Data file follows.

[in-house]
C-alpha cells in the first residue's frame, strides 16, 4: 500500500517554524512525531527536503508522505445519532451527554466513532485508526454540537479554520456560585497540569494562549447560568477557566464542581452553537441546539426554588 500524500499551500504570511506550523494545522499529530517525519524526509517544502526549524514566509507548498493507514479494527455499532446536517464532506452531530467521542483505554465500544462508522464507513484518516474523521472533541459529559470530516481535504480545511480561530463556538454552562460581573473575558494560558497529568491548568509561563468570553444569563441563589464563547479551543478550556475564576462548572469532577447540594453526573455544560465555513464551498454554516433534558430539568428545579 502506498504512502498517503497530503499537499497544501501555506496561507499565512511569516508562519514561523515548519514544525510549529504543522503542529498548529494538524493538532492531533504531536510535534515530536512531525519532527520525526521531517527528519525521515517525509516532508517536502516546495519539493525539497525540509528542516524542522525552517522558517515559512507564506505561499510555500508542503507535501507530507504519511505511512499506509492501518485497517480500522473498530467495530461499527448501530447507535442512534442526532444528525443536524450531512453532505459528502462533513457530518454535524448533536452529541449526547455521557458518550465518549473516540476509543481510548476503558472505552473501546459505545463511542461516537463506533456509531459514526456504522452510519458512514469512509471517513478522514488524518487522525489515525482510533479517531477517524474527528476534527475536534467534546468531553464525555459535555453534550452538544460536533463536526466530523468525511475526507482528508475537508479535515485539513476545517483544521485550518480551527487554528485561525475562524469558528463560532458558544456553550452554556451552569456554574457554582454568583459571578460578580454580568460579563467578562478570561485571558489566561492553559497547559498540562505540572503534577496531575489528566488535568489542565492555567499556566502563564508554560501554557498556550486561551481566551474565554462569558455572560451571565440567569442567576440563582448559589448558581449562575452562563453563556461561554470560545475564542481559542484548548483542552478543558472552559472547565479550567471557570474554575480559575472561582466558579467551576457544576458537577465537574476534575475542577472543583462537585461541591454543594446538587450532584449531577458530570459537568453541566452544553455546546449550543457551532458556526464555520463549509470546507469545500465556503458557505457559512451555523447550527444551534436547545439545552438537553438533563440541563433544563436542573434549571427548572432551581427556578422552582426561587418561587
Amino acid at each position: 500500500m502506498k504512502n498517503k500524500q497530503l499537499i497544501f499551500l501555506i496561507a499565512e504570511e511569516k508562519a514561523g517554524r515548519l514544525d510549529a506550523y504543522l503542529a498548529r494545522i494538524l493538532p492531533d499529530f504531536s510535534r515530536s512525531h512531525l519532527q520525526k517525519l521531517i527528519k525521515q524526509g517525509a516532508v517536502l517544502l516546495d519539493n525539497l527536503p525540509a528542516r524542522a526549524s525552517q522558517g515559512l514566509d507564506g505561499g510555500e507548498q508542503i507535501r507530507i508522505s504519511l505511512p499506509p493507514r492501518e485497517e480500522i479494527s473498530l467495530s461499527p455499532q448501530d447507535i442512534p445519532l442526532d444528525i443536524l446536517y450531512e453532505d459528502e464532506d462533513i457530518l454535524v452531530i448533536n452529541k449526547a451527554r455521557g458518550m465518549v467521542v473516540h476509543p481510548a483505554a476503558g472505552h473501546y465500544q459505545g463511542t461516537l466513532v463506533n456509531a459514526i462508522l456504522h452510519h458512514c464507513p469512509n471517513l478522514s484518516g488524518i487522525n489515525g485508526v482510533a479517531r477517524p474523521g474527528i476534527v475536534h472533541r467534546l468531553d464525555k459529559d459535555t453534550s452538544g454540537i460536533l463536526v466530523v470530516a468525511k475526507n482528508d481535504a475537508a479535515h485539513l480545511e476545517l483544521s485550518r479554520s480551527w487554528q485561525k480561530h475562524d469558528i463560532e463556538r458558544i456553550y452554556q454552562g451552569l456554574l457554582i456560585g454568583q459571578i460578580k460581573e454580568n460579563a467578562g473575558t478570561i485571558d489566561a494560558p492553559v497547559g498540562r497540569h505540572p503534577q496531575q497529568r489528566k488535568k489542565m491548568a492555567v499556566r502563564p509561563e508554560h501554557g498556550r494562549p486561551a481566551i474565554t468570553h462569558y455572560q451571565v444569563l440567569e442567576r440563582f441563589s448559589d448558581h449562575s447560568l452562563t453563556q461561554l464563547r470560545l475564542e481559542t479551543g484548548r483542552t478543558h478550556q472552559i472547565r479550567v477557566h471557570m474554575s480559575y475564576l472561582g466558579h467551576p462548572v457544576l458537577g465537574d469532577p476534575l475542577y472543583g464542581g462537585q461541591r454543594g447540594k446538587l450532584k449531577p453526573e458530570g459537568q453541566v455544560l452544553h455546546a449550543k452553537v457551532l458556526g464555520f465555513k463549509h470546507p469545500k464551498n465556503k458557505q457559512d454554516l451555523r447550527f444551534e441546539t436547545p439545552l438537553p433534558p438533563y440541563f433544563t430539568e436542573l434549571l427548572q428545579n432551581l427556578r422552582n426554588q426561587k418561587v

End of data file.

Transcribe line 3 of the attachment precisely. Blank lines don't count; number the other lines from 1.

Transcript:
Amino acid at each position: 500500500m502506498k504512502n498517503k500524500q497530503l499537499i497544501f499551500l501555506i496561507a499565512e504570511e511569516k508562519a514561523g517554524r515548519l514544525d510549529a506550523y504543522l503542529a498548529r494545522i494538524l493538532p492531533d499529530f504531536s510535534r515530536s512525531h512531525l519532527q520525526k517525519l521531517i527528519k525521515q524526509g517525509a516532508v517536502l517544502l516546495d519539493n525539497l527536503p525540509a528542516r524542522a526549524s525552517q522558517g515559512l514566509d507564506g505561499g510555500e507548498q508542503i507535501r507530507i508522505s504519511l505511512p499506509p493507514r492501518e485497517e480500522i479494527s473498530l467495530s461499527p455499532q448501530d447507535i442512534p445519532l442526532d444528525i443536524l446536517y450531512e453532505d459528502e464532506d462533513i457530518l454535524v452531530i448533536n452529541k449526547a451527554r455521557g458518550m465518549v467521542v473516540h476509543p481510548a483505554a476503558g472505552h473501546y465500544q459505545g463511542t461516537l466513532v463506533n456509531a459514526i462508522l456504522h452510519h458512514c464507513p469512509n471517513l478522514s484518516g488524518i487522525n489515525g485508526v482510533a479517531r477517524p474523521g474527528i476534527v475536534h472533541r467534546l468531553d464525555k459529559d459535555t453534550s452538544g454540537i460536533l463536526v466530523v470530516a468525511k475526507n482528508d481535504a475537508a479535515h485539513l480545511e476545517l483544521s485550518r479554520s480551527w487554528q485561525k480561530h475562524d469558528i463560532e463556538r458558544i456553550y452554556q454552562g451552569l456554574l457554582i456560585g454568583q459571578i460578580k460581573e454580568n460579563a467578562g473575558t478570561i485571558d489566561a494560558p492553559v497547559g498540562r497540569h505540572p503534577q496531575q497529568r489528566k488535568k489542565m491548568a492555567v499556566r502563564p509561563e508554560h501554557g498556550r494562549p486561551a481566551i474565554t468570553h462569558y455572560q451571565v444569563l440567569e442567576r440563582f441563589s448559589d448558581h449562575s447560568l452562563t453563556q461561554l464563547r470560545l475564542e481559542t479551543g484548548r483542552t478543558h478550556q472552559i472547565r479550567v477557566h471557570m474554575s480559575y475564576l472561582g466558579h467551576p462548572v457544576l458537577g465537574d469532577p476534575l475542577y472543583g464542581g462537585q461541591r454543594g447540594k446538587l450532584k449531577p453526573e458530570g459537568q453541566v455544560l452544553h455546546a449550543k452553537v457551532l458556526g464555520f465555513k463549509h470546507p469545500k464551498n465556503k458557505q457559512d454554516l451555523r447550527f444551534e441546539t436547545p439545552l438537553p433534558p438533563y440541563f433544563t430539568e436542573l434549571l427548572q428545579n432551581l427556578r422552582n426554588q426561587k418561587v